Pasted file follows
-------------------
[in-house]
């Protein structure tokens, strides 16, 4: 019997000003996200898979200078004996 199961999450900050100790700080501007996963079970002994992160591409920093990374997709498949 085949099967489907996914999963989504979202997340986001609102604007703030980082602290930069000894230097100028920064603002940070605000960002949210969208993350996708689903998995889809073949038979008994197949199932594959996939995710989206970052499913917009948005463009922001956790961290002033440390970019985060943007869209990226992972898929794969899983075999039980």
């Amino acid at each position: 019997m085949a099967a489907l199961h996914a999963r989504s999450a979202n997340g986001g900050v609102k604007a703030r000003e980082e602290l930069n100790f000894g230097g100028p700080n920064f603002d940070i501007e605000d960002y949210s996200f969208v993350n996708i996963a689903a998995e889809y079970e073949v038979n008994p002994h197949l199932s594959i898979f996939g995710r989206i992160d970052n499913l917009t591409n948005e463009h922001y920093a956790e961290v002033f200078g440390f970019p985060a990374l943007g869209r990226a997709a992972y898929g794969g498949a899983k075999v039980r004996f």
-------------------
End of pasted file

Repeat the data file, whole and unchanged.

[in-house]
């Protein structure tokens, strides 16, 4: 019997000003996200898979200078004996 199961999450900050100790700080501007996963079970002994992160591409920093990374997709498949 085949099967489907996914999963989504979202997340986001609102604007703030980082602290930069000894230097100028920064603002940070605000960002949210969208993350996708689903998995889809073949038979008994197949199932594959996939995710989206970052499913917009948005463009922001956790961290002033440390970019985060943007869209990226992972898929794969899983075999039980």
């Amino acid at each position: 019997m085949a099967a489907l199961h996914a999963r989504s999450a979202n997340g986001g900050v609102k604007a703030r000003e980082e602290l930069n100790f000894g230097g100028p700080n920064f603002d940070i501007e605000d960002y949210s996200f969208v993350n996708i996963a689903a998995e889809y079970e073949v038979n008994p002994h197949l199932s594959i898979f996939g995710r989206i992160d970052n499913l917009t591409n948005e463009h922001y920093a956790e961290v002033f200078g440390f970019p985060a990374l943007g869209r990226a997709a992972y898929g794969g498949a899983k075999v039980r004996f």